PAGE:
Pakistan's tribal political ban ends

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The Pakistani government has lifted a ban on political activities in its tribal areas along the Afghan border, including a ban on membership in political parties that dates to colonial times.

President Asif Ali Zardari announced the changes last week in hope that tribesmen would begin a political opposition to Taliban and al Qaeda sympathizers, who hold sway in mosques.

Previously, about 4 million residents of seven Federally Administered Tribal Areas (FATA) could not belong to a political party or run for public office on any political party's ticket, and politicians from elsewhere in the country could not hold rallies, make speeches, register voters or engage in any other political activity...

... This, he said, enabled the Taliban to increase its influence on Pakistan's side of the border, especially after the Sept. 11, 2001, attacks in the U.S.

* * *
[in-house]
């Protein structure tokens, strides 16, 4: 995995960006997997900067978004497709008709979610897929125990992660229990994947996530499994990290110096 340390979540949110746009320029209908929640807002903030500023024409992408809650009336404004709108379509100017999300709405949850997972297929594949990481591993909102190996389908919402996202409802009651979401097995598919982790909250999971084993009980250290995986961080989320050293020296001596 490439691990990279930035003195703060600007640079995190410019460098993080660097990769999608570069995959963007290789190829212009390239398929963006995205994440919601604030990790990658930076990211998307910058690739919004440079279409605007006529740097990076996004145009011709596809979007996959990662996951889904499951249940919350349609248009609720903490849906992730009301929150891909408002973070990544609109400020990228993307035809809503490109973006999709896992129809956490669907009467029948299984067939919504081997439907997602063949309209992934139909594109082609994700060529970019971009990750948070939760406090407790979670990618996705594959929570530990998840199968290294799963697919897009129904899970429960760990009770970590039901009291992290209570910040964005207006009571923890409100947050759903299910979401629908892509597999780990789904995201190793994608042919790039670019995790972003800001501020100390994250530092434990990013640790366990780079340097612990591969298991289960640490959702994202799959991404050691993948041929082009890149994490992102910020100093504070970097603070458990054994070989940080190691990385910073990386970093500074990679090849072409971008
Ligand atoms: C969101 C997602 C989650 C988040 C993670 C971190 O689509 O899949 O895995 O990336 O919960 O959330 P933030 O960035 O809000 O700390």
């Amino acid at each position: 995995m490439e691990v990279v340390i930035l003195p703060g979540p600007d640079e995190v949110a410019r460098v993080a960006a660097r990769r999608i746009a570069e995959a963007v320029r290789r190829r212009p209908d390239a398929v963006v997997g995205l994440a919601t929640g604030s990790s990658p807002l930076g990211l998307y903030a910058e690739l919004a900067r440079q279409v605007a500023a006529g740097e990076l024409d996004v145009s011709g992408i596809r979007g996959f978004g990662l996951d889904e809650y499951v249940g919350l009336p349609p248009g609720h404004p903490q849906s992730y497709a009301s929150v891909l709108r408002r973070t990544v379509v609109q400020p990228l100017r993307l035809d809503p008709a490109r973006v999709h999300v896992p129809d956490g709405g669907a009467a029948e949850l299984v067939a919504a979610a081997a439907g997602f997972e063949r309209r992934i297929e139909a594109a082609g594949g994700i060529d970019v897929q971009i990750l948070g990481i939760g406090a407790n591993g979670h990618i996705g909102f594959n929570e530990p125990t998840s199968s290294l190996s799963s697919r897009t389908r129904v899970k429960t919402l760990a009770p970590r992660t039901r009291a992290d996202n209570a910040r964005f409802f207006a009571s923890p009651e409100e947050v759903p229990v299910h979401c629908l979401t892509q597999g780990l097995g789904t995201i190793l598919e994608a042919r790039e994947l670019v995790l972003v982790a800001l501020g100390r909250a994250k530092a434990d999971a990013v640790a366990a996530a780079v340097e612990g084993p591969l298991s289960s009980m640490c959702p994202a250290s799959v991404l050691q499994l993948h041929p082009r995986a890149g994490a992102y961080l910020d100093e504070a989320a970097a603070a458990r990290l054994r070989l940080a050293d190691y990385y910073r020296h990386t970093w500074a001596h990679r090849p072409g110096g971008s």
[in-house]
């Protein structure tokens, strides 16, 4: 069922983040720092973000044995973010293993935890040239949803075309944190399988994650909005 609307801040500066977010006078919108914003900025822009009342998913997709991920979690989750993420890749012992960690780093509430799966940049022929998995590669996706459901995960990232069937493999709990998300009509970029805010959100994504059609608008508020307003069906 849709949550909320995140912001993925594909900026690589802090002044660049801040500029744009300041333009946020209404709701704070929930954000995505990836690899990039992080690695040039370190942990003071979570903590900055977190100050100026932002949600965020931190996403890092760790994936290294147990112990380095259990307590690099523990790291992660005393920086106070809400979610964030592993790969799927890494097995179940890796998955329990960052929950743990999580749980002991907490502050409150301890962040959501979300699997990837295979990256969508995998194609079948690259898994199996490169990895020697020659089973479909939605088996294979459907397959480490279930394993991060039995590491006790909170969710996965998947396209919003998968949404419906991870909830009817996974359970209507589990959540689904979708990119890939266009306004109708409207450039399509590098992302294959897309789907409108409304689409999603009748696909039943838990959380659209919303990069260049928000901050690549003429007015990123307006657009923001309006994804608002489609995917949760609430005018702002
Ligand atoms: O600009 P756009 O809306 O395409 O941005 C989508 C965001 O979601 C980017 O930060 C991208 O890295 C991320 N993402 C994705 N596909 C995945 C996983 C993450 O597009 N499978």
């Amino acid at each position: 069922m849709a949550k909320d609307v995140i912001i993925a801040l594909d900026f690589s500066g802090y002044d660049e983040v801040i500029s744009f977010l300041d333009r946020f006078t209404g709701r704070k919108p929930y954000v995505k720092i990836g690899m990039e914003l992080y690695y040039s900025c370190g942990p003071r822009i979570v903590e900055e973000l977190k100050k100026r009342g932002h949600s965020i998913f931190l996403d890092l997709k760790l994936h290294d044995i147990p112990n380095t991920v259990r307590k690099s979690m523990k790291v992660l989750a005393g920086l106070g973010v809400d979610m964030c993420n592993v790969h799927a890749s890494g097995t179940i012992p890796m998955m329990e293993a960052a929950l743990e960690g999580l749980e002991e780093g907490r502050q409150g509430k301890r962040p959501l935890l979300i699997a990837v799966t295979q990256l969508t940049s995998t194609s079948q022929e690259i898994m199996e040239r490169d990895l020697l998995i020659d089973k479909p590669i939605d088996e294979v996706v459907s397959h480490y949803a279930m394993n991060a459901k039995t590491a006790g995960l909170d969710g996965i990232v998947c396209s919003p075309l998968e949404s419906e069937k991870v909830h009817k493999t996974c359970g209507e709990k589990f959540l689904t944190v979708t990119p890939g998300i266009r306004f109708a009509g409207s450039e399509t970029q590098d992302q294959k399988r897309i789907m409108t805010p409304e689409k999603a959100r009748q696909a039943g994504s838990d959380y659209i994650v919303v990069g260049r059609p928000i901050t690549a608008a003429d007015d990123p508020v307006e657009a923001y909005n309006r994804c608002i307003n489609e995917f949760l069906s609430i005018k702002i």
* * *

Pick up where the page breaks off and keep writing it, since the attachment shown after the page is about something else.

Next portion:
Candidates backed by the Taliban won all 12 National Assembly seats from FATA in 2002 and most of the seats in 2007 elections, Mr. Wazir said.

"The problem is that [members of parliament] from FATA have become virtual spokesmen of Taliban and advocates of their agenda," said Ijaz Khattak, another Peshawar-based analyst.

Pakistani religious parties formed an alliance back in 2001, first called the Afghan Defense Council and later Muttahida Majlis-e-Amal, to support the Afghan Taliban regime and resist the U.S.-led coalition's military operations in Afghanistan...

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